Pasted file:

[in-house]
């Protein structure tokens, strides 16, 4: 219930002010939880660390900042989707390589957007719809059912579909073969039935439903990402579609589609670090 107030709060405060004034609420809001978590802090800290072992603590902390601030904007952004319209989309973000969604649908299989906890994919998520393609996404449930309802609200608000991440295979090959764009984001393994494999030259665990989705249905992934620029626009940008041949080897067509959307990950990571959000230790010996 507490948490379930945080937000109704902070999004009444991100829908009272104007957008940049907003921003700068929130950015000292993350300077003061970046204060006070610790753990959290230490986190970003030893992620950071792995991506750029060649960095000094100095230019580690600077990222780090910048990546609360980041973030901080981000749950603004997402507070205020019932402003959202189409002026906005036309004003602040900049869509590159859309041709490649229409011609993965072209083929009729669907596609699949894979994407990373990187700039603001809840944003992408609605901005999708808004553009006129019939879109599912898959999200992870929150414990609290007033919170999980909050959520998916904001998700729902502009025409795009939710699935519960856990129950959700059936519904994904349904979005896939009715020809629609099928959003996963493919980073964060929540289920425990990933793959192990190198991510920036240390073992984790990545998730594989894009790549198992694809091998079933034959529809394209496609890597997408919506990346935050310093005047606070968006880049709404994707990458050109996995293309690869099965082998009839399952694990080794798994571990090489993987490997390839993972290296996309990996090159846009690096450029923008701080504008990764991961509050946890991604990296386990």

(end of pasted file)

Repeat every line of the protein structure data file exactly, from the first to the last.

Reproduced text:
[in-house]
């Protein structure tokens, strides 16, 4: 219930002010939880660390900042989707390589957007719809059912579909073969039935439903990402579609589609670090 107030709060405060004034609420809001978590802090800290072992603590902390601030904007952004319209989309973000969604649908299989906890994919998520393609996404449930309802609200608000991440295979090959764009984001393994494999030259665990989705249905992934620029626009940008041949080897067509959307990950990571959000230790010996 507490948490379930945080937000109704902070999004009444991100829908009272104007957008940049907003921003700068929130950015000292993350300077003061970046204060006070610790753990959290230490986190970003030893992620950071792995991506750029060649960095000094100095230019580690600077990222780090910048990546609360980041973030901080981000749950603004997402507070205020019932402003959202189409002026906005036309004003602040900049869509590159859309041709490649229409011609993965072209083929009729669907596609699949894979994407990373990187700039603001809840944003992408609605901005999708808004553009006129019939879109599912898959999200992870929150414990609290007033919170999980909050959520998916904001998700729902502009025409795009939710699935519960856990129950959700059936519904994904349904979005896939009715020809629609099928959003996963493919980073964060929540289920425990990933793959192990190198991510920036240390073992984790990545998730594989894009790549198992694809091998079933034959529809394209496609890597997408919506990346935050310093005047606070968006880049709404994707990458050109996995293309690869099965082998009839399952694990080794798994571990090489993987490997390839993972290296996309990996090159846009690096450029923008701080504008990764991961509050946890991604990296386990």